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In brief

On 1 December 2022, mining canons were increased through the enactment of the General Budget Law of the National Administration for 2023, specifically by the amendment of articles 31, 213, 215, 219 and 221 of the Mining Code. These canons had not been modified since 2014.

The canon increases will take effect from the first half of 2023. As an example, in the case of lithium, tenements of up to 100 hectares will pay ARS 19,000 per year, where previously they paid ARS 3,200 per year. It is also established that the canons will no longer be adjusted by law but by resolution of the Secretary of Energy based on the inter-annual variation of the Consumer Price Index (CPI).

The adjustments will also imply a sharp increase in the minimum investment plans required to the mining rights holders under the Mining Code (art. 217), given that the value of the canon is used as a parameter to calculate the amount of such plans. In the case of lithium, for example, the basis for the calculation will be ARS 19,000 x number of tenements x 300.

In focus

The canon is the amount that holders of mining rights pay per unit of measurement in respect of the areas they own (tenements), being one of the essential obligations for maintaining title to them (“amparo“). It is payable in advance and in equal parts in two semesters, due on 30 June and 31 December of each year.

The canon also determines the amount of the minimum investments required from the holders of mining rights (art. 217 of the Mining Code), since the value of the canon is used to calculate them.

The following are the main amendments to the articles of the Mining Code introduced by the General Budget Law of the National Administration for 2023:

  1. Article 31: The canon per square kilometer for exploration permits with aircraft is increased from ARS 4 to ARS 24. This implies an increase of 600% in the value of this canon.
  2. Article 213: The annual canon for mine ownership (paid by concessionaires to the Nation and the provinces) will be updated using the Consumer Price Index (CPI), and the Secretariat of Mining (or the body that replaces it) will be in charge of issuing the resolutions that make these updates effective.
  3. Article 215: The canon for mine ownership is modified and fixed as follows (to be updated by applying the CPI mentioned above):
    • For substances of the first category (metalliferous, etc.) and others, the fee increases from ARS 320 to ARS 1,900 per belonging or unit of measurement. This implies an increase of 593.75% in the value of this canon.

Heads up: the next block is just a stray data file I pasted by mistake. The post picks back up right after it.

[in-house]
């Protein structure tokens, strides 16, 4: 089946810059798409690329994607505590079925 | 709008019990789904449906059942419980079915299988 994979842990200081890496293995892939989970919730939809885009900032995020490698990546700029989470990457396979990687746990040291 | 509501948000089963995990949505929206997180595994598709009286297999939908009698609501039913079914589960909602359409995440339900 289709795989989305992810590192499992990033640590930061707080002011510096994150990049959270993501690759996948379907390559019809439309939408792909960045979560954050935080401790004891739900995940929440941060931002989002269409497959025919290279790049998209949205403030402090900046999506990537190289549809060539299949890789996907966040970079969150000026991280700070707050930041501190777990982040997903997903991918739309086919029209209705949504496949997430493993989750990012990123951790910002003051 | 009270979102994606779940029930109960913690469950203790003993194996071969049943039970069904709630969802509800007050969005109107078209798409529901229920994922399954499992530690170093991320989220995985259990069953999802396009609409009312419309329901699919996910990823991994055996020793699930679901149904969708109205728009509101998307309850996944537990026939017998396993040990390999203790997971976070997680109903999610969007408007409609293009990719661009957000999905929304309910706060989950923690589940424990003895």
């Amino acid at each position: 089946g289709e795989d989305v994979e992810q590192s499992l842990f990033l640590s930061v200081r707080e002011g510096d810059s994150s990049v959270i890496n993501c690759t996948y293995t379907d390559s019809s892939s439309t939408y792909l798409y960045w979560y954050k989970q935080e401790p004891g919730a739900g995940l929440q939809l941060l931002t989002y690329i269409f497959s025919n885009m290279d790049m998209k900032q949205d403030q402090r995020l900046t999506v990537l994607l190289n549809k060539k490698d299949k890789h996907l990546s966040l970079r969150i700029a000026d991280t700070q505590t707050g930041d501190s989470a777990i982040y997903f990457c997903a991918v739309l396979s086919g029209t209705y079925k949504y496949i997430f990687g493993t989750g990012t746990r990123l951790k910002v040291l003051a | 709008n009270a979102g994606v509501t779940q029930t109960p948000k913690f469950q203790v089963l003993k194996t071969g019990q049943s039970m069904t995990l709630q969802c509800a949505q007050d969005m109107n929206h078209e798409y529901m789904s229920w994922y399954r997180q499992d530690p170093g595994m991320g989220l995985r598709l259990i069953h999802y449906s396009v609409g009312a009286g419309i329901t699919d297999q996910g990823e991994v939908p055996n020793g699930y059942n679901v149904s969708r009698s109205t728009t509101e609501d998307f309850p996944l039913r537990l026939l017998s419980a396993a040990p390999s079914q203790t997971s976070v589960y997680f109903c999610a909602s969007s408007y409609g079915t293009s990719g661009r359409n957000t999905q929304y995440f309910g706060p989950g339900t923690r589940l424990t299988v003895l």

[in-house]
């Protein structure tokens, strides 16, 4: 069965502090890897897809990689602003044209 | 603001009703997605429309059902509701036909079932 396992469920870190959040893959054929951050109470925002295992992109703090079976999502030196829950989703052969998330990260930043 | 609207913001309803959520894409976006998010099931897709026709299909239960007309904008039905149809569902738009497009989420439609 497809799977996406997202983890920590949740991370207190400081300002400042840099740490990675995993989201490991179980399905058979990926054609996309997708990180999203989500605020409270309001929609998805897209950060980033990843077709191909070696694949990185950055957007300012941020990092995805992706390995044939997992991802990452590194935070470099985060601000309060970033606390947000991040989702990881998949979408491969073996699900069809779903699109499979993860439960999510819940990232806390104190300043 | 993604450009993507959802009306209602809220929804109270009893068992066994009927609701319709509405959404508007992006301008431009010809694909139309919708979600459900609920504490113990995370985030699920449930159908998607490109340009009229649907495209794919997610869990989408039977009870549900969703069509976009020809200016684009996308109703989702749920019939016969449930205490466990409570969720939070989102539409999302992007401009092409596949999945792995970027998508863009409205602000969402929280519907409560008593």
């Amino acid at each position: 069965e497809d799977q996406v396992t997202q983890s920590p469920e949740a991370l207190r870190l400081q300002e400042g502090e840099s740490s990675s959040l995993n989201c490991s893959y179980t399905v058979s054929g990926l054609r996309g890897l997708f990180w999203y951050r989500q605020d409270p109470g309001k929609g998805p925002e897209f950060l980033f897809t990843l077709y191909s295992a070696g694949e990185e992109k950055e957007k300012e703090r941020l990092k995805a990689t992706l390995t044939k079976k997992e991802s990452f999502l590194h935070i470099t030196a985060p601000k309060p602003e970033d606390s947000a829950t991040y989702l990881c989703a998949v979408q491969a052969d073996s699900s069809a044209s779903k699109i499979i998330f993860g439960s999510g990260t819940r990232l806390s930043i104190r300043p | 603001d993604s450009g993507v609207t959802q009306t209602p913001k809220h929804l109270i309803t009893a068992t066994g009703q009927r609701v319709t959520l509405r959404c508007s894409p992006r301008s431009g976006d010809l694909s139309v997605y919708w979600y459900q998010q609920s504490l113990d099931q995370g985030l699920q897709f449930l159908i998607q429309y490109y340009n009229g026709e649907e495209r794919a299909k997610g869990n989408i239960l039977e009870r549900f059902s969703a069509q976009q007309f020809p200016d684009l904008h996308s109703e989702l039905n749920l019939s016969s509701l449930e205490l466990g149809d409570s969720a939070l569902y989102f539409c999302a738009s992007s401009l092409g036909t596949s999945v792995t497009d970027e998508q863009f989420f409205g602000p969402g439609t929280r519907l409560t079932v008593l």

It should be remembered that most of metalliferous and lithium (100 hectares of disseminated mineral properties) were already paying canon for a multiple of 10, so the canon went from ARS 3,200 to ARS 19,000.

  • For substances of the second category listed in article 4 (metalliferous sands, salt and metals not included in the first category, among others) with the exception of those in paragraph b), the fee goes from ARS 160 to ARS 960 per property. This implies an increase of 600% in the value of this canon.
  • For provisional concessions for the exploration or prospecting of substances of the first and second category, whatever the duration, the fee shall increase from ARS 1,600 to ARS 9,680 per unit of measurement or fraction, according to the dimensions fixed in Article 29 of the Code. This implies an increase of 605% in the value of this canon.

4. Article 219: The surcharge applied to mine rescues for non-payment of the mining canon is increased from 20% to 100%.

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Adolfo has been a member of the Management Committee of Baker McKenzie’s Buenos Aires office since 2013 and the managing partner of that office since 2021. He has extensive experience working on corporate and commercial transactions for companies in the oil & gas, mining and natural resources industries. Adolfo has authored several reviews for various publications — including Sweet & Maxwell — usually involving Argentinean investments and mining.


Ezequiel Artola is a partner in the Energy, Mining and Infrastructure Practice Group in Buenos Aires. He advises clients on a variety of complex transactional, general commercial and regulatory matters, with emphasis on mergers and acquisitions, joint ventures, commercial agreements and corporate practice. Ezequiel was assistant professor of commercial and civil contracts at the Universidad de Buenos Aires, and has written articles related to mining, oil and gas, and distribution and agency agreements.


Delfina Ferrario is an Associate in Baker McKenzie, Buenos Aires office.

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